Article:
By Ed Brennen
The campus blue have added a touch of green.
The UMass Lowell Police Department has acquired its first electric vehicle — a brand new Nissan LEAF — through the Massachusetts Electric Vehicle Incentive Program (MassEVIP).
According to UMass Lowell Police Chief Randy Brashears, the unmarked electric vehicle will be used by members of the department for non-patrol-related duties.
“There have been times during the day that all our vehicles are being used, so this vehicle will really help our Campus Resource Officers move around the community,” says Brashears, who worked with Associate Director of Sustainability Ruairi O’Mahony on obtaining the vehicle on a three-year lease.
“It helps us support the university’s sustainability mission, so it’s a win-win,” Brashears adds.
Officers Jeff Connors and Bill Emmons started driving the LEAF as soon as it was delivered to campus in early January. Neither had ever driven an electric vehicle before, and both have been impressed by its performance.
With a driving range of approximately 100 miles on a single charge, Connors says the vehicle will easily meet the department’s day-to-day needs, which include making neighborhood home visits, as well as trips to the courthouse and the state police crime lab in Sudbury.
Run by the Massachusetts Department of Environmental Protection, MassEVIP provides $7,500 incentives to help public colleges and universities, municipalities and state agencies purchase or lease battery electric vehicles. Combined with federal and dealer incentives, the UMLPD is able to lease the LEAF for approximately $620 per year — or just $52 per month.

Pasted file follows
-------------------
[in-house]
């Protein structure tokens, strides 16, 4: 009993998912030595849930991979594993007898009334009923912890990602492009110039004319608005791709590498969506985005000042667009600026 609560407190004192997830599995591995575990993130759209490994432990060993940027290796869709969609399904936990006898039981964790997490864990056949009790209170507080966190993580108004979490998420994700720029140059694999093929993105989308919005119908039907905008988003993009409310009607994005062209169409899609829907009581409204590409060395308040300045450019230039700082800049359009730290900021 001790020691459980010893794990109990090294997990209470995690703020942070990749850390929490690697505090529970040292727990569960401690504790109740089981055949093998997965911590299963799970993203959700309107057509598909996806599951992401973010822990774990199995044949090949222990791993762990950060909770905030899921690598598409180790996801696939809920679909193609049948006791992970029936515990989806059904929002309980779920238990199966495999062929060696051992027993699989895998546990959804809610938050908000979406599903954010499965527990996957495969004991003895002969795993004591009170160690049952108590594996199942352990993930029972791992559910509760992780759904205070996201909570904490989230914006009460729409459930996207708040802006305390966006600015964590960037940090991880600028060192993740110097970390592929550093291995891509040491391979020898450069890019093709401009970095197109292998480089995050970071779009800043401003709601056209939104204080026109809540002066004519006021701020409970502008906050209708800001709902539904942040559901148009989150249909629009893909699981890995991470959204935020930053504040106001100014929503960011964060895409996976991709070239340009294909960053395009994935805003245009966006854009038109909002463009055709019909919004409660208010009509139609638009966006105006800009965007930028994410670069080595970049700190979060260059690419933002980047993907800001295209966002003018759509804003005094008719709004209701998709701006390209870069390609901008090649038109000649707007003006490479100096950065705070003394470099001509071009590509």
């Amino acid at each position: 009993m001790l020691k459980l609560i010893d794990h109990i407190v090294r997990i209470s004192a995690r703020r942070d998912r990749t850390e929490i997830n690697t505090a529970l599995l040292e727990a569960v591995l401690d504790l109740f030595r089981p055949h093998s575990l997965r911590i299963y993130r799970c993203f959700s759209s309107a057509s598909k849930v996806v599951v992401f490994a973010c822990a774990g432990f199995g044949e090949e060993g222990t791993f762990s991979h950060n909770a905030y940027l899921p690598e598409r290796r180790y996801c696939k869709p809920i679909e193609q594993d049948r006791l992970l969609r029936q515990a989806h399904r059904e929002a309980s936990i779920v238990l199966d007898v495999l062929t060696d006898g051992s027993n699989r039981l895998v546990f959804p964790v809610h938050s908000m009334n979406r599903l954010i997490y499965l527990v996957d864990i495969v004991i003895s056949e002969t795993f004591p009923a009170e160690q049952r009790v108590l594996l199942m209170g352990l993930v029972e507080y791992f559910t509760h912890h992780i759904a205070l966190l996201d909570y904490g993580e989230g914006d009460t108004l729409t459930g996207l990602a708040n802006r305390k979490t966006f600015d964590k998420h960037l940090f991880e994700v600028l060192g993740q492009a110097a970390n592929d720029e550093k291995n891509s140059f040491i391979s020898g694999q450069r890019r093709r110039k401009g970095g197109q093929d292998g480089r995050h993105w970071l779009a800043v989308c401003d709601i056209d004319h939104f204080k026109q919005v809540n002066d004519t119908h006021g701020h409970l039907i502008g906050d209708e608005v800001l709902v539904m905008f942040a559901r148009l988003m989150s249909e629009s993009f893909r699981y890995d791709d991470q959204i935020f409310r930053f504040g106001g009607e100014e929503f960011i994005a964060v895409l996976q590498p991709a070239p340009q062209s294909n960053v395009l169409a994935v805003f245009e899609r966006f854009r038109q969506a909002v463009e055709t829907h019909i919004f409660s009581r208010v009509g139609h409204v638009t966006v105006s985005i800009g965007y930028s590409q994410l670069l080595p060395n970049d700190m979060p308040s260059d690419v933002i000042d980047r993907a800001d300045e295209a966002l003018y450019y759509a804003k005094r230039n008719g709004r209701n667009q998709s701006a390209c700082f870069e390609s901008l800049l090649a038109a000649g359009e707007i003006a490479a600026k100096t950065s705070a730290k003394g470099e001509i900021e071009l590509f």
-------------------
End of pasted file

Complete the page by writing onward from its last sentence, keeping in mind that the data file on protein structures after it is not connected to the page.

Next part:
The department currently has six marked and three unmarked gas-powered vehicles in its fleet.
“From an environmental aspect, adding the LEAF means we don’t have another big eight-cylinder or six-cylinder vehicle to run,” Connors says.
Given the amount of electricity used in police cruisers for computers and communications devices, Connors says hybrid electric vehicles may be more feasible for departments down the road.
“I think you’ll see more of them in the coming years, especially with the fast-charging stations becoming more mainstream,” he says.
Brashears adds that the police department's LEAF will also be used in ongoing research conducted by the university on electric vehicle battery life.